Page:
By now we have all heard about the scandel in the US of A right now. I'm not talking about a sex scandal ala Bill Clinton, or even the scandel of involving the United States in the invasion of a sovereign nation, rather this is the "Scandel of the Condiments"
It appears that at a local burger joint, the President ordered a cheeseburger and asked for, well you watch and listen:
It appears he asked for dijon mustard, which is now being considered a sign that the President, far from being a man of the people is an elitist socialist, who wants to turn the United States into, a dijon loving, state subsidized medicine, Hugo Chavez loving commie state.
The right immediately capitalized on this slip and proclaimed loud and long, Sean Hannity, the obvious darling of the extreme right wasted valuable time denouncing the President for his choice. This was later picked up by Rush Limbaugh even got in on the act. Mark Steryn had to comment on it:
It seems all this thoughts of elitism directed against the mustard has to do with a series of commercials that were run quite a few years ago:
By the way, the man with the Grey Poupon is the late British Actor Paul Eddington. He is best remembered for his role as Jim Hacker, the MP and cabinet minister who became Prime Minister of the United Kingdom, at least according to the television series; Yes Minister and "Yes Prime Minister".
With that as the background, let's put things in perspective. Is this the worst thing that's happening to the US at this time? The Canadian Press said it the best when it mentions the two worlds and economic melt down facing the US. The Chicago Tribune got into the act of attacking the right for their attack on the President's preference of condiments.
Still what about dijon? What is there about this mustard that makes it such a great target. Certainly it is mustard, with a different flavour and a suspiciously french sounding name that perhaps speaks of its origins. Hmmm, if the President likes dijon now, does that mean in the future he will be bowing down to the President of France, M. Nicolas Sarcozy? That becomes the question, of course if he wants to hear what President Sarkozy says, he will have to bow down, the man is quite short in comparison. Still, what's this about dijon.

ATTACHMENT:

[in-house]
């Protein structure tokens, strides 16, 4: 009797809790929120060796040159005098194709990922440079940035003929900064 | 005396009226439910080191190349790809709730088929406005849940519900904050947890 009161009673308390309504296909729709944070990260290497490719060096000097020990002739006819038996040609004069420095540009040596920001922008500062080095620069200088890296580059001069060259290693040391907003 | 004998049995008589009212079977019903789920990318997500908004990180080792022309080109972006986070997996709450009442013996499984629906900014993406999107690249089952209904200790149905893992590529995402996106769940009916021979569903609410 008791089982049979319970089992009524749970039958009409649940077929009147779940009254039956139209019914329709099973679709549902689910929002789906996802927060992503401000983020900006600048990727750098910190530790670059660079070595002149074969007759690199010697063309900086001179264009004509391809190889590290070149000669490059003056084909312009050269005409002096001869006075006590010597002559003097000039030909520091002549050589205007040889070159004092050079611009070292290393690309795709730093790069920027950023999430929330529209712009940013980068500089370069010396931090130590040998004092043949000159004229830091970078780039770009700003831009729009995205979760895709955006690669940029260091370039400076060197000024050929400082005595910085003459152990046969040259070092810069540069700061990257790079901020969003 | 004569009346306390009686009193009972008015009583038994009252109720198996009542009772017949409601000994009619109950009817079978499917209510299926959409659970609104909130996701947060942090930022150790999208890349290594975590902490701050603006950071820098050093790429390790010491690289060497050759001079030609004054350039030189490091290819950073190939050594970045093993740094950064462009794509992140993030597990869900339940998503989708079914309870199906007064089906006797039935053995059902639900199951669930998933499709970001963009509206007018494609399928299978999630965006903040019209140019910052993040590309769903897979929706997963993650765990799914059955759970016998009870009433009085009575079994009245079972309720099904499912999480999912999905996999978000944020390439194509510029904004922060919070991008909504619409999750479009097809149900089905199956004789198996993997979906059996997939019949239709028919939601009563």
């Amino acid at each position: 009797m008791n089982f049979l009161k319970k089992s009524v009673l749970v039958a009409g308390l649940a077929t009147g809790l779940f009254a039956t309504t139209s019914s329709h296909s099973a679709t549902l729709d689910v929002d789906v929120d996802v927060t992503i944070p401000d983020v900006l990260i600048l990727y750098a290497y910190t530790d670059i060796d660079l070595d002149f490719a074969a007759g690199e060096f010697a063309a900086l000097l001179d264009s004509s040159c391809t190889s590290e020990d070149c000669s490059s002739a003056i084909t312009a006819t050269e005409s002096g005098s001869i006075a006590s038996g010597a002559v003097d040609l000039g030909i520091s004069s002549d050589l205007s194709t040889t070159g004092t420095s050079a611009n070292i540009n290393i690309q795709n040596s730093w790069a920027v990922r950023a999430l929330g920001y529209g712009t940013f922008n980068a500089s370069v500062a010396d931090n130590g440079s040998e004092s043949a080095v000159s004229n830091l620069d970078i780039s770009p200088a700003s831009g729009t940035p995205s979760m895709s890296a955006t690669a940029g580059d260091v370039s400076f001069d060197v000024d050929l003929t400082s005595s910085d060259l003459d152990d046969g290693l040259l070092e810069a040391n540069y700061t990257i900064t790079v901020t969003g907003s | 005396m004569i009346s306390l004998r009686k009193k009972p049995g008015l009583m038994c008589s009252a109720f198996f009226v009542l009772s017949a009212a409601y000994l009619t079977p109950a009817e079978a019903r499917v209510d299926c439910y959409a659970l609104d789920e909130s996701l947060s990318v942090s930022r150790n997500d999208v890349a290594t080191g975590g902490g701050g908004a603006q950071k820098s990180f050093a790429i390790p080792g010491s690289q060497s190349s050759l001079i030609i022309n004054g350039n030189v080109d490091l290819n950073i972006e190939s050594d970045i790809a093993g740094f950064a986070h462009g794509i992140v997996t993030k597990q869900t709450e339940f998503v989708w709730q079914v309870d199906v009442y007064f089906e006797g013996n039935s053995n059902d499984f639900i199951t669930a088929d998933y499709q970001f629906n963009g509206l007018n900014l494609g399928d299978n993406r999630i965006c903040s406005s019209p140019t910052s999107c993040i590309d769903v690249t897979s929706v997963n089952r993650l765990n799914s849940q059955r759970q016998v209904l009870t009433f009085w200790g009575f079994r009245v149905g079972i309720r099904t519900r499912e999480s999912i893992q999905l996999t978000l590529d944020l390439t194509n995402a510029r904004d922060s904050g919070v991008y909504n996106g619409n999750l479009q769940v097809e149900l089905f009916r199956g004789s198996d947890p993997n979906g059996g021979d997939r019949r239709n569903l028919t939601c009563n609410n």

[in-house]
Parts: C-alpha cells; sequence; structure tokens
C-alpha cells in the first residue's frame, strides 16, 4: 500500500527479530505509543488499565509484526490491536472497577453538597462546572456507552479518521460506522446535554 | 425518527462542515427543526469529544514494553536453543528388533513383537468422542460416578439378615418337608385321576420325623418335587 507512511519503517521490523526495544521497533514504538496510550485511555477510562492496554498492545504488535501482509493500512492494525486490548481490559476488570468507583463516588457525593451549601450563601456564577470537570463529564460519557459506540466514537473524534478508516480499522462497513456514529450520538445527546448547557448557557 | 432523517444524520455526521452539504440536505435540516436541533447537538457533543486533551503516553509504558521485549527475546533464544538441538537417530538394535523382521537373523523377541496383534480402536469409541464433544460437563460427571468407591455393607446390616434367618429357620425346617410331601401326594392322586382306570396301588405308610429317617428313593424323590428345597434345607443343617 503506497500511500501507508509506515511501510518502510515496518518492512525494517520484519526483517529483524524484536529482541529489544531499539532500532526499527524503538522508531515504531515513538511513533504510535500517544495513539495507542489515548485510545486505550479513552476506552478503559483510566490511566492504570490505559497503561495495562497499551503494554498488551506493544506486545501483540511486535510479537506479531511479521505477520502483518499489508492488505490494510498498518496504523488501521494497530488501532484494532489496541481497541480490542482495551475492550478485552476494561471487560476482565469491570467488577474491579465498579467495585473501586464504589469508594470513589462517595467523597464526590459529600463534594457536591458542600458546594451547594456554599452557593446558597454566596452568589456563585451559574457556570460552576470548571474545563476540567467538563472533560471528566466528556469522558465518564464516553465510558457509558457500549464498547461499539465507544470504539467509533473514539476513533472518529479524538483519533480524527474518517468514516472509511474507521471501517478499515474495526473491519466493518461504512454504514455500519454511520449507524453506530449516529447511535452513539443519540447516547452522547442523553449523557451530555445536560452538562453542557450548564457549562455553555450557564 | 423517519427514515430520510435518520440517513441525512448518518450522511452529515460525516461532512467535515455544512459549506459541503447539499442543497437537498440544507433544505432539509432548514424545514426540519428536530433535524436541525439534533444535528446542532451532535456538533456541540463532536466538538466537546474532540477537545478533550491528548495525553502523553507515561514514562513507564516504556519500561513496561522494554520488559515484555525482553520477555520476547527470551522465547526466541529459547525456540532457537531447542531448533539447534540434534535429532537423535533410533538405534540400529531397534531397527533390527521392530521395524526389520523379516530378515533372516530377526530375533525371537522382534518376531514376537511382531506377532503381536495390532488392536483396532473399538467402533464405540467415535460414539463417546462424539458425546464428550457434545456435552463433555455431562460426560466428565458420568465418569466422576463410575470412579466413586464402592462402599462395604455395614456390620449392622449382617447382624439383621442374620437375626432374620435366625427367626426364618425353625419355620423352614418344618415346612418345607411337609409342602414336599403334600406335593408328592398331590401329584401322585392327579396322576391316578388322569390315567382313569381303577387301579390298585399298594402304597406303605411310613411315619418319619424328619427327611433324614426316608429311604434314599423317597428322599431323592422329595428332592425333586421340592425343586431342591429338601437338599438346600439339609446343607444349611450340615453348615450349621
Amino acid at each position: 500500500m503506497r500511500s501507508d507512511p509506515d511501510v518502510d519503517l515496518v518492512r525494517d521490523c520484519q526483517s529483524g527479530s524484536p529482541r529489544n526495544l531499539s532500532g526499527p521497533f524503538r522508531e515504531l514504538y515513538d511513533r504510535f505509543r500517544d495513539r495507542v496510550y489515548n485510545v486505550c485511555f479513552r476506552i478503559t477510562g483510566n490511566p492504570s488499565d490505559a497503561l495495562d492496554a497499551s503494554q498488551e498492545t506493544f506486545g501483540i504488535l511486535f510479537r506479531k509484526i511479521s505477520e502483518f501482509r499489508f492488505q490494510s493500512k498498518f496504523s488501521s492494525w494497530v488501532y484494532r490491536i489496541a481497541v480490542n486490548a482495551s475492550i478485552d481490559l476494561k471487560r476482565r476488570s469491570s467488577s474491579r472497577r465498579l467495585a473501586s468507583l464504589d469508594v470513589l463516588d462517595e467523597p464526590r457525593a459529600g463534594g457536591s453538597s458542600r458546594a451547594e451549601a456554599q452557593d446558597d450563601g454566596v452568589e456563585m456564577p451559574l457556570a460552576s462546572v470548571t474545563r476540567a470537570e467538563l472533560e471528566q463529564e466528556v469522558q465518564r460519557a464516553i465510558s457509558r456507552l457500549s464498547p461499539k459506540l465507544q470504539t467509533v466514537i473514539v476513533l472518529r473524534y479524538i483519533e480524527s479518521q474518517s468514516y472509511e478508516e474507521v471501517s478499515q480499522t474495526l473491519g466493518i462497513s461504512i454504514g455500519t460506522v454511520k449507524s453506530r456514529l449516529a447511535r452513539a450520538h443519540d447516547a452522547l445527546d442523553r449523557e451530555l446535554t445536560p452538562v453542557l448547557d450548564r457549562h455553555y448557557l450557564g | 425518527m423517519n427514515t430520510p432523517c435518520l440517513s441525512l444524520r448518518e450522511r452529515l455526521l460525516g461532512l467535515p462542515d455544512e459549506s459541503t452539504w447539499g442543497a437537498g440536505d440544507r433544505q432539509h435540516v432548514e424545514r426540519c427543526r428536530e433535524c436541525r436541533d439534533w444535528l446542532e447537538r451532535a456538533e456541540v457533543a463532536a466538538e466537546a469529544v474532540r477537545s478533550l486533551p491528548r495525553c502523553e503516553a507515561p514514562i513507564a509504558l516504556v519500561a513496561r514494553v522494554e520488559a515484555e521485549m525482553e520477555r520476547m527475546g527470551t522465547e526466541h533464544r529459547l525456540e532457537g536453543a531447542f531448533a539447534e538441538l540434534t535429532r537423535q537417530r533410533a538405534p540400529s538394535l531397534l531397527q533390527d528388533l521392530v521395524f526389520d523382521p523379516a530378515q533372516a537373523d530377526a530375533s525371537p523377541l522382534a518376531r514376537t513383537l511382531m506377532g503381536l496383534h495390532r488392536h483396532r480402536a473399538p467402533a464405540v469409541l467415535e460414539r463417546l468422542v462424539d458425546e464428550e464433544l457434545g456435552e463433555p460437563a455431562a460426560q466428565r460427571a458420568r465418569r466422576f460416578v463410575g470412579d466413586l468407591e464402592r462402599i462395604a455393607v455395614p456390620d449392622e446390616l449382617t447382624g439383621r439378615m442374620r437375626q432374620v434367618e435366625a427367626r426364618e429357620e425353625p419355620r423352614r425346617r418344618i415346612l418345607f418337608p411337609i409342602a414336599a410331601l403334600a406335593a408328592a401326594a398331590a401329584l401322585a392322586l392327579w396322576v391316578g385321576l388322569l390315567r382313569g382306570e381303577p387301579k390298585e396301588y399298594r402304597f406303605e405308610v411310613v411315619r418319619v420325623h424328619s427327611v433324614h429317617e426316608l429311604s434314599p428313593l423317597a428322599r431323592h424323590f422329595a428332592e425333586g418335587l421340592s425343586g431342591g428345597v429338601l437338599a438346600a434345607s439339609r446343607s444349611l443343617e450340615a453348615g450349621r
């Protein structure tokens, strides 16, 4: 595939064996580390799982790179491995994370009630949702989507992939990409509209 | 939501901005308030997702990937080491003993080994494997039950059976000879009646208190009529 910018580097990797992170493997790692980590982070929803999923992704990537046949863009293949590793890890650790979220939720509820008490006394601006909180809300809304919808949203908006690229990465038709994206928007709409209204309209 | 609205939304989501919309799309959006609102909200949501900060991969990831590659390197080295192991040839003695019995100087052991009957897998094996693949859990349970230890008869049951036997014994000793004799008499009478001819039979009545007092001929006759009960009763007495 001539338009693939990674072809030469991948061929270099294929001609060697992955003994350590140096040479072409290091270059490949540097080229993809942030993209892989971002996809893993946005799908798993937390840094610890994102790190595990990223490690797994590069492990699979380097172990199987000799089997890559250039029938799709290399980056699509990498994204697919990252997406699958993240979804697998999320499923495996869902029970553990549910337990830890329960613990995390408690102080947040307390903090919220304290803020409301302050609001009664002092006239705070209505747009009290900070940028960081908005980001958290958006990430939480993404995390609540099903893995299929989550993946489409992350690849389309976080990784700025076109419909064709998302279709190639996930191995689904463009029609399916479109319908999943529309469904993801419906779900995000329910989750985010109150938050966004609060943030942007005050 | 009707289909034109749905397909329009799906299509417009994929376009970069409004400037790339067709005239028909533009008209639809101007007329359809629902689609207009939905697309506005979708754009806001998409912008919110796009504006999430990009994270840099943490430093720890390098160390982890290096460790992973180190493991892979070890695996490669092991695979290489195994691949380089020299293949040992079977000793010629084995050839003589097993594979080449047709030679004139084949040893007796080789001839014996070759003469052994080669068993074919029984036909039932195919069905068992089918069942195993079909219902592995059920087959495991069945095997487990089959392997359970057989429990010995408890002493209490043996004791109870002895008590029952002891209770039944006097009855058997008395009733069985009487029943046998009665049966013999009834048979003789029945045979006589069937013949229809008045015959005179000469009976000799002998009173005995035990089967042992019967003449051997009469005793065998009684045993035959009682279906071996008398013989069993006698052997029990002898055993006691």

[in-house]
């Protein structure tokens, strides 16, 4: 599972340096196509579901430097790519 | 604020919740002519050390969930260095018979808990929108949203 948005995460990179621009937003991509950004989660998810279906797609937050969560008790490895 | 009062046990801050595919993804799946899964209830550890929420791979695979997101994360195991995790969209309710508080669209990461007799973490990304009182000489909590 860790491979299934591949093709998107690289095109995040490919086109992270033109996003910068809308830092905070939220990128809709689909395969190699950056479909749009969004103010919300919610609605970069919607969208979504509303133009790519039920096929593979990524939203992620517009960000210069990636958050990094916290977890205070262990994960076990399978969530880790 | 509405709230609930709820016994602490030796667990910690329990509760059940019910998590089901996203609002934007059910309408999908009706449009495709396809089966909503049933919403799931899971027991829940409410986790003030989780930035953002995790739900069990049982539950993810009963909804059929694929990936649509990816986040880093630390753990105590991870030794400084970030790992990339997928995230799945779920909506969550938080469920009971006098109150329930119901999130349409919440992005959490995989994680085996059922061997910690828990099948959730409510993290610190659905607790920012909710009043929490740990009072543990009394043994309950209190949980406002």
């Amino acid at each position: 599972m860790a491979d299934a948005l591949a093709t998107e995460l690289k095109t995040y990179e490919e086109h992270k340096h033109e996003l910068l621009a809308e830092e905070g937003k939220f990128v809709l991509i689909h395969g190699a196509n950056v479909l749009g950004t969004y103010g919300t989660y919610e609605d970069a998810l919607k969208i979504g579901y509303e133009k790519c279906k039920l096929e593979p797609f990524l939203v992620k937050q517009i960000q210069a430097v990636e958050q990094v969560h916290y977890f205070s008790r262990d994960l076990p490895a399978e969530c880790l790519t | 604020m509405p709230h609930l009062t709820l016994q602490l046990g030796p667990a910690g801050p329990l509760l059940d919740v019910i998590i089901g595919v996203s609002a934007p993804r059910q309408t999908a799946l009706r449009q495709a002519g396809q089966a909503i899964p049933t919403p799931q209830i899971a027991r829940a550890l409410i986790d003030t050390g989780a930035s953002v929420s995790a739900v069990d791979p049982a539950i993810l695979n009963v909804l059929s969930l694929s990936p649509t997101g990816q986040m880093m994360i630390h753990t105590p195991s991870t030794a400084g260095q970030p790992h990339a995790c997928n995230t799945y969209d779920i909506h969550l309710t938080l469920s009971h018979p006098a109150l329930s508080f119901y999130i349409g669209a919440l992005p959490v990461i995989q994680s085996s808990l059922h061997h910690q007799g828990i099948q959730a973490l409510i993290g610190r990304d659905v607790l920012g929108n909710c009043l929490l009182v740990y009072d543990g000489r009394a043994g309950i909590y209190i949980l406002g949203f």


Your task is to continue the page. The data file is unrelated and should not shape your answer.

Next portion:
The site, WiseGeek gives the answer:
Dijon mustard is a refined version of that first condiment and has its origins, obviously enough, in Dijon, France. A man named Jean Naigeon created his version of mustard in Dijon in 1856. Throughout the ages, most people made mustard from mustard seeds and vinegar. Naigeon used “verjuice” instead of vinegar. Verjuice is a sour liquid made from unripe grapes. This use of verjuice in place of vinegar made Naigeon’s Dijon mustard smoother and more palatable. The name “Dijon,” in fact, refers only to the recipe, rather than the city (unlike champagne, for instance).
Inventor Maurice Grey came up with a machine that automated processing mustard seeds and he and Antoine Poupon, armed with Naigeon’s recipe, opened the Grey Poupon mustard store in Dijon. They made the mustard on-site and sold earthenware mustard pots as well.
The Dijon mustard recipe means the mustard must be produced only with brown or black mustard seeds, or a combination of the two, and verjuice, wine or vinegar. No artificial colors, fillers or other additives may be used in Dijon mustard, making the recipe very popular these days.
It's mustard with a different base and some extra flavours. But someone will notice, it was first concocted in France, true but so what. The thing about dijon is that it is delicious. I must admit it is my preferred mustard to put on my sandwich, for example. It has a tangy flavour which adds to the sandwich. I still like regular mustard, but for my sandwich, it is dijon. I have also tried honey mustard but I think the flavour is too overpowering and sweet for the average sandwich.
As for the condiment of an elitist, well this could be a damaging accusation if it wasn't for one thing, you can buy it at a Dollar Store. This is not a slur against dollar stores, but I think anything you can buy at one hardly makes it elitist. If you can plunk a dollar down and get a jar of it, it's more the condiment of the common people.
Barry Levenson, the curator of the Mt. Horeb Mustard Museum declared:
The mustard sniping has Wisconsin's Barry Levenson seeking equal air time. The founder and curator of the Mount Horeb Mustard Museum, which touts the world's largest mustard collection, said Dijon mustard is "a sign of good upbringing," not of pretention.
Sure, the Grey Poupon ads of the 1980s showed a British gentleman in a Bentley snootily asking another Brit in a big car for some Grey Poupon. But Levenson points out an Imperial margarine ad similarly featured a crown magically appearing on a woman's head when she chose Imperial spread.
Margarine isn't pretentious, Levenson said, and mustard "makes you feel grand for a very low price." Added Levenson: "Condimentally correct people don't do ketchup."
So I suppose conclude, let the President enjoy his dijon, let the right fume and spout their outrage and secretly the Democrats chortle.
However I want to conclude with one of the best scenes from Yes Minister that show some of the humour of Paul Eddington